MOSCOW, March 20 (AFP) - Russian President Vladimir Putin signaled a desire to revamp his image Monday by launching a major rethink of the Kremlin spin machine with his slick spokesman on the Chechen war as its new supremo.
Sergei Yastrzhembsky, 47, held the same post of chief presidential spokesman for two years under Putin's predecessor Boris Yeltsin but was dismissed in September 1998 for backing a key Kremlin critic.
Yastrzhembsky would head a new Kremlin information department, an official statement said, but analysts predicted the ambitious former diplomat would have a wide-ranging brief, with his duties including that of media troubleshooter.
"The decision has been taken to create this department to perfect information on the activities of the president of the Russian Federation," said a decree signed by Putin.
The Russian leader has been criticized in the domestic and international media for the Kremlin's often sluggish responses to disasters such as the Kursk submarine tragedy and last week's plane hijacking, both of which occurred while Putin was on holiday.
Top presidential advisor Gleb Pavlovsky said the Kremlin's media revamp was an organizational matter, not a political one, adding that the new department would help focus the government's message.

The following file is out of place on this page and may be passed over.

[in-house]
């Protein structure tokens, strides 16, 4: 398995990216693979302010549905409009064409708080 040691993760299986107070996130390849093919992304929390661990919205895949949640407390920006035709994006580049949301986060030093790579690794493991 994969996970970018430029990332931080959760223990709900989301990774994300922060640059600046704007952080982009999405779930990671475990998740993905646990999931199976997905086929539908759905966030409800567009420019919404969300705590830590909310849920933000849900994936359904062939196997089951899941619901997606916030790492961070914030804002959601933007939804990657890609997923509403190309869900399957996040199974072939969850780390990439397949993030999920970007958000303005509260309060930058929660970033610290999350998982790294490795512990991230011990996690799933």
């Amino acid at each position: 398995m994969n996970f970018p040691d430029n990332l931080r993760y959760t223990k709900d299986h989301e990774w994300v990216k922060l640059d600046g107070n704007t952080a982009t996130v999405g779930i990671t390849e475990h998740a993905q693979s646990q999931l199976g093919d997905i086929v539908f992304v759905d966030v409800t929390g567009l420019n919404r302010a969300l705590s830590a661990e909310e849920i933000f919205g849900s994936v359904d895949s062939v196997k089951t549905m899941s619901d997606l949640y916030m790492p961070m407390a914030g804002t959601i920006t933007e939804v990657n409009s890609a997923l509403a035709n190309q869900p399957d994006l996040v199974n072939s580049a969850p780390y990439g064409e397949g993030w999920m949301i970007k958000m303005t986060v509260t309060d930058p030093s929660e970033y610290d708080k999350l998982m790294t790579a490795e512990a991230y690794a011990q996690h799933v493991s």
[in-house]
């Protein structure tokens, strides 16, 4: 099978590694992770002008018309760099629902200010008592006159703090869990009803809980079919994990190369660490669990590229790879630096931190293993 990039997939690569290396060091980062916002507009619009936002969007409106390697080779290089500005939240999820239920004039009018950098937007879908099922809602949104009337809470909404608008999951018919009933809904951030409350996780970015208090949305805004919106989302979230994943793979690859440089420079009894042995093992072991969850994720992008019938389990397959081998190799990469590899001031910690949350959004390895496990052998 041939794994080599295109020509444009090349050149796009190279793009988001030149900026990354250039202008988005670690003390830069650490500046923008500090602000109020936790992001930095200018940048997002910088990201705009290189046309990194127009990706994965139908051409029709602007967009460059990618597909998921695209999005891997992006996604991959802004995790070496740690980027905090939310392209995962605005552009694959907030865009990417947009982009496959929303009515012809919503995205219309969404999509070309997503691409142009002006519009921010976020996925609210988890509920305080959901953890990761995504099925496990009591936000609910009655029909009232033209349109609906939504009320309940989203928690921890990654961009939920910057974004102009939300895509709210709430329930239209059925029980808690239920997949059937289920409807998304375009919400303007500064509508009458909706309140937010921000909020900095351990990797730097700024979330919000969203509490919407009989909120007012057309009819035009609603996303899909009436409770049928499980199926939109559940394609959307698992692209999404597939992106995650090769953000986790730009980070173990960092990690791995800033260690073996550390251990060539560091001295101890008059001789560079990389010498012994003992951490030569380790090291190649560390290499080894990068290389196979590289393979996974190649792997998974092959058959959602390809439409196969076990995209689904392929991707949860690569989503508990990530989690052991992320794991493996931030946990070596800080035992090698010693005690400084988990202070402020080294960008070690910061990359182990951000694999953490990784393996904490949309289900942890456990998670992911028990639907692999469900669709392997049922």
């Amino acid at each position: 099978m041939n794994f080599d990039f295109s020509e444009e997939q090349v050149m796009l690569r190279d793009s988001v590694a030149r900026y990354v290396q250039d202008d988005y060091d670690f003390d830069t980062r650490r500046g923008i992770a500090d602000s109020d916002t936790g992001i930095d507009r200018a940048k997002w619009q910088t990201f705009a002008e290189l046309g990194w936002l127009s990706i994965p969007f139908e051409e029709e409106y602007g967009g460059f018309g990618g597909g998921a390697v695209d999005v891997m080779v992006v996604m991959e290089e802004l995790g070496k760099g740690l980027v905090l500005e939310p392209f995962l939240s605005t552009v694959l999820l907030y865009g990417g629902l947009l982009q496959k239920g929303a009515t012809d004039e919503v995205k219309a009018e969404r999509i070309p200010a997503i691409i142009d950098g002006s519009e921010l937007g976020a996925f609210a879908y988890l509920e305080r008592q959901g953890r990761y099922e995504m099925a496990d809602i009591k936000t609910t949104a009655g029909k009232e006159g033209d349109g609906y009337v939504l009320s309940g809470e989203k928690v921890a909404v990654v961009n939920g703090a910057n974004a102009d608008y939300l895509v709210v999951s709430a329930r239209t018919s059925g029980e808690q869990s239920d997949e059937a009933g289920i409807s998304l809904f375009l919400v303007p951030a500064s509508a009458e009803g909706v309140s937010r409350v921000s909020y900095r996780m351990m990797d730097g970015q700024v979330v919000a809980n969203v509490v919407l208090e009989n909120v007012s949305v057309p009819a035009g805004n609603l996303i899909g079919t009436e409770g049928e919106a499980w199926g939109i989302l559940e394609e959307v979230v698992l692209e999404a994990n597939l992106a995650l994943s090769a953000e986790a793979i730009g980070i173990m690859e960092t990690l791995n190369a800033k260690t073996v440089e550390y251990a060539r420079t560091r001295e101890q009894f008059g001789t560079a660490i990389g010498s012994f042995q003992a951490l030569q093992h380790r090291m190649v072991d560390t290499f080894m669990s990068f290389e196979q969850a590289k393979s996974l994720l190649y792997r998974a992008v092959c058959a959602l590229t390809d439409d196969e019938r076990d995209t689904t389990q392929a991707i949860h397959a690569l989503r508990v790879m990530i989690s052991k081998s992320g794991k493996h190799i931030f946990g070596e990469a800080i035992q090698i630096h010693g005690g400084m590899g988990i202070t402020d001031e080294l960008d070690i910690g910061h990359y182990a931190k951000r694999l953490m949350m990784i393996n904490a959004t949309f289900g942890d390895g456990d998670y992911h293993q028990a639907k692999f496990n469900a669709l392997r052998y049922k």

"Up to now, the absence of coordination (between government, ministers and the president) has produced a feeling of incoherence, such as was the case with the Paris Club debt issue, when various officials made contradictory statements," Pavlovsky said.
"Putin clearly sees the need to polish his image, particularly abroad," Moscow analyst Yevgeny Volk told AFP.
"The people surrounding Putin since his election (a year ago) have not exactly shined in the sphere of public relations. The president has had to handle all the delicate subjects -- the Kursk, Chechnya -- on his own," he added.
But he warned that Yastrzhembsky was an ambitious official, who had regarded his key role spinning Kremlin policy in Chechnya as too narrow a brief.
Yastrzhembsky left the Yeltsin administration under a cloud after declaring his support for Moscow mayor Yury Luzhkov, then a front-runner in the race to succeed the unpopular lame-duck president.
He worked as Luzhkov's spokesman right up to the December 1999 legislative elections when pro-Putin candidates routed the mayor's party set up with former foreign minister Yevgeny Primakov as a launch pad to the presidency.
Yastrzhembsky took up his post as the Kremlin's Chechen spokesman on January 12, 2000, less than two weeks after Yeltsin's surprise New Year's Eve resignation in favor of Putin.